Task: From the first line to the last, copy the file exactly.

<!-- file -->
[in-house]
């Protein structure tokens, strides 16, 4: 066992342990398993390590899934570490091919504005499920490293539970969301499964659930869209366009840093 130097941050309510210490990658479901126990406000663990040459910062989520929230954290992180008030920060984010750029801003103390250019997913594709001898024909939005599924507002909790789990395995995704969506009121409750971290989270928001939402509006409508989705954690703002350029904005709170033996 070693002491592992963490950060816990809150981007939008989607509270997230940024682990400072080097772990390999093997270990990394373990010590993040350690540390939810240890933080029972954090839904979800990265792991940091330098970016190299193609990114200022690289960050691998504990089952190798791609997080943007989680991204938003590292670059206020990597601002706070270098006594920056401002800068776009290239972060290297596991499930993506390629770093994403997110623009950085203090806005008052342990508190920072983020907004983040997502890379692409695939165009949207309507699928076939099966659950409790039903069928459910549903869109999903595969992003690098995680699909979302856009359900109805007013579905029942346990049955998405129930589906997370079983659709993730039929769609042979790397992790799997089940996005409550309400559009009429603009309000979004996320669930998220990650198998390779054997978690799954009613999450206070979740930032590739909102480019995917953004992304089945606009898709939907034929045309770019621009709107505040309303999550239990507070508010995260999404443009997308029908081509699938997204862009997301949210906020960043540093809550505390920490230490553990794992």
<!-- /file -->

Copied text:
[in-house]
């Protein structure tokens, strides 16, 4: 066992342990398993390590899934570490091919504005499920490293539970969301499964659930869209366009840093 130097941050309510210490990658479901126990406000663990040459910062989520929230954290992180008030920060984010750029801003103390250019997913594709001898024909939005599924507002909790789990395995995704969506009121409750971290989270928001939402509006409508989705954690703002350029904005709170033996 070693002491592992963490950060816990809150981007939008989607509270997230940024682990400072080097772990390999093997270990990394373990010590993040350690540390939810240890933080029972954090839904979800990265792991940091330098970016190299193609990114200022690289960050691998504990089952190798791609997080943007989680991204938003590292670059206020990597601002706070270098006594920056401002800068776009290239972060290297596991499930993506390629770093994403997110623009950085203090806005008052342990508190920072983020907004983040997502890379692409695939165009949207309507699928076939099966659950409790039903069928459910549903869109999903595969992003690098995680699909979302856009359900109805007013579905029942346990049955998405129930589906997370079983659709993730039929769609042979790397992790799997089940996005409550309400559009009429603009309000979004996320669930998220990650198998390779054997978690799954009613999450206070979740930032590739909102480019995917953004992304089945606009898709939907034929045309770019621009709107505040309303999550239990507070508010995260999404443009997308029908081509699938997204862009997301949210906020960043540093809550505390920490230490553990794992």